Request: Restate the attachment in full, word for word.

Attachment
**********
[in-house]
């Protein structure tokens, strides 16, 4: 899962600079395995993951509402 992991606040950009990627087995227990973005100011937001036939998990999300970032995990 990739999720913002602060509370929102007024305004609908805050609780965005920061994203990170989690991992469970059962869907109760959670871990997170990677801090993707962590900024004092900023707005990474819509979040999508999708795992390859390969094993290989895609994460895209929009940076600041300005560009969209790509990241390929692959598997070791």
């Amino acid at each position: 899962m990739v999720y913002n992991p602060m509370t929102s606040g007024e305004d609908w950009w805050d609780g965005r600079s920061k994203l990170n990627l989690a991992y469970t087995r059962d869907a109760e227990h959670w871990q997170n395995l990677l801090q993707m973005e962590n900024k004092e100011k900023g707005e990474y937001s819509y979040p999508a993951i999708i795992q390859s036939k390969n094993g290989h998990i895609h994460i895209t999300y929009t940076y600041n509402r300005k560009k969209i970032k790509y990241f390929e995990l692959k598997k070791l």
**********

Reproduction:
[in-house]
């Protein structure tokens, strides 16, 4: 899962600079395995993951509402 992991606040950009990627087995227990973005100011937001036939998990999300970032995990 990739999720913002602060509370929102007024305004609908805050609780965005920061994203990170989690991992469970059962869907109760959670871990997170990677801090993707962590900024004092900023707005990474819509979040999508999708795992390859390969094993290989895609994460895209929009940076600041300005560009969209790509990241390929692959598997070791």
């Amino acid at each position: 899962m990739v999720y913002n992991p602060m509370t929102s606040g007024e305004d609908w950009w805050d609780g965005r600079s920061k994203l990170n990627l989690a991992y469970t087995r059962d869907a109760e227990h959670w871990q997170n395995l990677l801090q993707m973005e962590n900024k004092e100011k900023g707005e990474y937001s819509y979040p999508a993951i999708i795992q390859s036939k390969n094993g290989h998990i895609h994460i895209t999300y929009t940076y600041n509402r300005k560009k969209i970032k790509y990241f390929e995990l692959k598997k070791l």